On Usonia

I’m doing a book review of Roland Reisley’s Usonia New York; Building a community with Frank Lloyd Wright for my urban landscapes course, but in order to distill it in to a five minute powerpoint, I have to talk through it a little.

The book is quite interesting especially at this point in my life and the lives of my friends. Some are looking at escaping the city to raise a family in the safety of the suburbs, and others are struggling with the concept of community. Most of the book is dedicated to the formation and design aspects and very little on why the community has persisted – something that I’m most interested in. It has certainly turned me off of the idea of cooperative living.

Usonia was and is one of the few successful cooperative communities in the United States, and is unique for a variety of reasons. The community was the the brainchild of David Henken, who wanted to recreate the work and ideas of Frank Lloyd Wright’s Broadacre community and Usonia home plans. He and his wife dedicated themselves to Wright’s tutelage and pitched the idea to friends and family, and ultimately created enough interest to start a cooperative development that was under the guidance of Wright.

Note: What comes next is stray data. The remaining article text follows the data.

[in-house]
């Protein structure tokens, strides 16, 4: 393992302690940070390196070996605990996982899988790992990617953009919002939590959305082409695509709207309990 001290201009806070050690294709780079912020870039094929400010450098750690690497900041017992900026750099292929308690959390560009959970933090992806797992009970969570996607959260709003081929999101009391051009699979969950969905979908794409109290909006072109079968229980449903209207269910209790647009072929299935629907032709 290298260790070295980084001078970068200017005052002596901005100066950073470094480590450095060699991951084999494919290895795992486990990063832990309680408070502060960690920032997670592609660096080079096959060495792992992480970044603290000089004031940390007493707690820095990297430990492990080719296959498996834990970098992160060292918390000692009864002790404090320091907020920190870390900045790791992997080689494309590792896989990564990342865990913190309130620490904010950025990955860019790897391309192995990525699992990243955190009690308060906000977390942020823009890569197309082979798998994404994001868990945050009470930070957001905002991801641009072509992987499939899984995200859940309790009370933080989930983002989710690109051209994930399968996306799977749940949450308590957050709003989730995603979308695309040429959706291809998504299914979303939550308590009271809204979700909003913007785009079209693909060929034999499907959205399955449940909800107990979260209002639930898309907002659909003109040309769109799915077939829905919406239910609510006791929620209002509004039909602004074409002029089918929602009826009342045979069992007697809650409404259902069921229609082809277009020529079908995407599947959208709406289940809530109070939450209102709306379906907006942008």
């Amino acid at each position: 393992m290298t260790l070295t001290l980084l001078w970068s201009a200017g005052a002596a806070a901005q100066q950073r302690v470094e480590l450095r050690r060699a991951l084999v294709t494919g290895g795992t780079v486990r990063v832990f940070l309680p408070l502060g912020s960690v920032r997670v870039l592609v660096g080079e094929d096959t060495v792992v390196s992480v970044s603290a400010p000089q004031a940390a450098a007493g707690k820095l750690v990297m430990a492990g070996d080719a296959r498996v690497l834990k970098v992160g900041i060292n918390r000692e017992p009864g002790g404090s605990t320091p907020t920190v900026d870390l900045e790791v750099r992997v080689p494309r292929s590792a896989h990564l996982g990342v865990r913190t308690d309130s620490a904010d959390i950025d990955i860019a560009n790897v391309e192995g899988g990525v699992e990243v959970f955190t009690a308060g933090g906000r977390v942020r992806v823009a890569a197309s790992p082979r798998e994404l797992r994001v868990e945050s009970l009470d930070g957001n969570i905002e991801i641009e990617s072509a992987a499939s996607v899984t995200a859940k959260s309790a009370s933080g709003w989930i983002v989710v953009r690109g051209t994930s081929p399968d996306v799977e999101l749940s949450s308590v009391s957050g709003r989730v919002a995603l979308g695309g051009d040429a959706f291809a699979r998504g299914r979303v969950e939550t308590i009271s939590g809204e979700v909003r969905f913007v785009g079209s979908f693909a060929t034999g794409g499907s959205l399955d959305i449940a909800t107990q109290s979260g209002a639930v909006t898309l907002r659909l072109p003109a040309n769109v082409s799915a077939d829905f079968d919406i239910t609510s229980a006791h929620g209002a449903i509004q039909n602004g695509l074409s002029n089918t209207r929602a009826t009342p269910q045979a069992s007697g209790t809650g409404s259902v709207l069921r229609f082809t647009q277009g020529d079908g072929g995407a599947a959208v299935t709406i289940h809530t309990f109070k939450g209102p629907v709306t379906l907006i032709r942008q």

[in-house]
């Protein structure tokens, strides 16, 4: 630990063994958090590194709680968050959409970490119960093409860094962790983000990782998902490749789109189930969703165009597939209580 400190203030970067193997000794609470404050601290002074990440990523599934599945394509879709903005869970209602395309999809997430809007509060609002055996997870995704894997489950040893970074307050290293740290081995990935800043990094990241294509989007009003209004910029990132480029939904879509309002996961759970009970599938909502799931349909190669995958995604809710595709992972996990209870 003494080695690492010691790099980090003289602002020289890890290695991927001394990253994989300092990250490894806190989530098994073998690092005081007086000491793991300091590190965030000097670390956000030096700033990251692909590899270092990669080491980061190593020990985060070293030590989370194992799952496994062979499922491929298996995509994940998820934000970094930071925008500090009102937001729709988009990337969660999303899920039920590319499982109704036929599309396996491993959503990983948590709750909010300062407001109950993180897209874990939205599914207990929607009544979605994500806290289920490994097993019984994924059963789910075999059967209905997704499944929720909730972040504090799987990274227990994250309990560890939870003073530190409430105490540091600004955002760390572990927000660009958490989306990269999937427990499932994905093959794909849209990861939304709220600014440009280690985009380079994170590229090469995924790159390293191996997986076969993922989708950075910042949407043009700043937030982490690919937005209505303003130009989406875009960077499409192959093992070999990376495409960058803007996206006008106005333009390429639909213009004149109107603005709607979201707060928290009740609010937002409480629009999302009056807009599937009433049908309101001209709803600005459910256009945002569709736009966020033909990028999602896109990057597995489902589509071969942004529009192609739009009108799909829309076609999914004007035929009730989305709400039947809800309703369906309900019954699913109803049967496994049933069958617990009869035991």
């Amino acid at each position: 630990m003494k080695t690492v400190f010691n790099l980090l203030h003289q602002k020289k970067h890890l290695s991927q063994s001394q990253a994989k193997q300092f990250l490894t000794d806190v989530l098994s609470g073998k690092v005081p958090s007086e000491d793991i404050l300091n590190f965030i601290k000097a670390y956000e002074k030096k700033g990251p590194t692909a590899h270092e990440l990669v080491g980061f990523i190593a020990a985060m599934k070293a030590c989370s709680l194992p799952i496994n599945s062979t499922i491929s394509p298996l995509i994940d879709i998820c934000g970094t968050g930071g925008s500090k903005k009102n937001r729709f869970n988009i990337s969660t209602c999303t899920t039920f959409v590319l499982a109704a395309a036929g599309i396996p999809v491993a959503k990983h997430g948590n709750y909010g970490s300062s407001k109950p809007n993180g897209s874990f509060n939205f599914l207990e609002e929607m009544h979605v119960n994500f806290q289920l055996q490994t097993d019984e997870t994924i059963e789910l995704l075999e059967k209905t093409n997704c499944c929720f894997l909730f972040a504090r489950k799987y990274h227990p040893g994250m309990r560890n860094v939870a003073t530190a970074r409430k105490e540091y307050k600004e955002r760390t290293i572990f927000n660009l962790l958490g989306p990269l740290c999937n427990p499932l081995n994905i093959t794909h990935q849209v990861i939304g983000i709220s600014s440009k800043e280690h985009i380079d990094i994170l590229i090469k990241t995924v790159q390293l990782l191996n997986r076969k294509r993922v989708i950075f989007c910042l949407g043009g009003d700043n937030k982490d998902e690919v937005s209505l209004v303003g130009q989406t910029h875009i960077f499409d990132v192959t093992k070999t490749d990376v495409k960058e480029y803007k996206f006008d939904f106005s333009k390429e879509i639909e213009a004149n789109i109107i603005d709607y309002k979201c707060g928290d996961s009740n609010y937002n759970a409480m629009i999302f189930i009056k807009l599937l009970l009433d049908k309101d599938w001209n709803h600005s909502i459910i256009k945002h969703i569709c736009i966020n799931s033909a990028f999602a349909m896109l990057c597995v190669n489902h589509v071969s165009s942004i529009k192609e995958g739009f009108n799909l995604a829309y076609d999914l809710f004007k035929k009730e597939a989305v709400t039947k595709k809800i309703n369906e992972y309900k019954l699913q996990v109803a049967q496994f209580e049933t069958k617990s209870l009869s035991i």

The co-op struggled to find conventional funding, struggled to come up with materials, struggled to attract enough inhabitants, and struggled to pay bills. But through all these struggles, they formed a unique suburban community with some interesting architecture and a unique identity.

In the context of the Landscape class, what strikes me about Usonia is the scale of the community. Each lot was 1.2ish acres, and every picture of a house in the book was in its own zone of privacy. There were no pictures where you can see a neighbor’s house in the distance.

Additionally, the changes in administration from co-op owned land and homes to individual owned homes turned this from a real cooperative community to a fancy suburb with good block parties and nicer homes.

Wright’s influence in the community was obvious at the onset, but within 5 years of groundbreaking, he was done with it and many of the newer inhabitants were done with him. Many of the author’s quotes regarding the organicism of the community and cooperative spirit excluded Wright’s own ideals of Usonia.

I personally have a love/hate relationship with Wright’s work. The homes at Usonia are quite amazing though – and I’m surprised at the scale of them. Many of the homes were built with tiny bedrooms, tiny kitchens, and expansive living space. The tiniest bit of environmental determinist in me wonders what influence his design had on the activity of Usonians in their community.

I’d post some of my scans from the book but worry about copyright.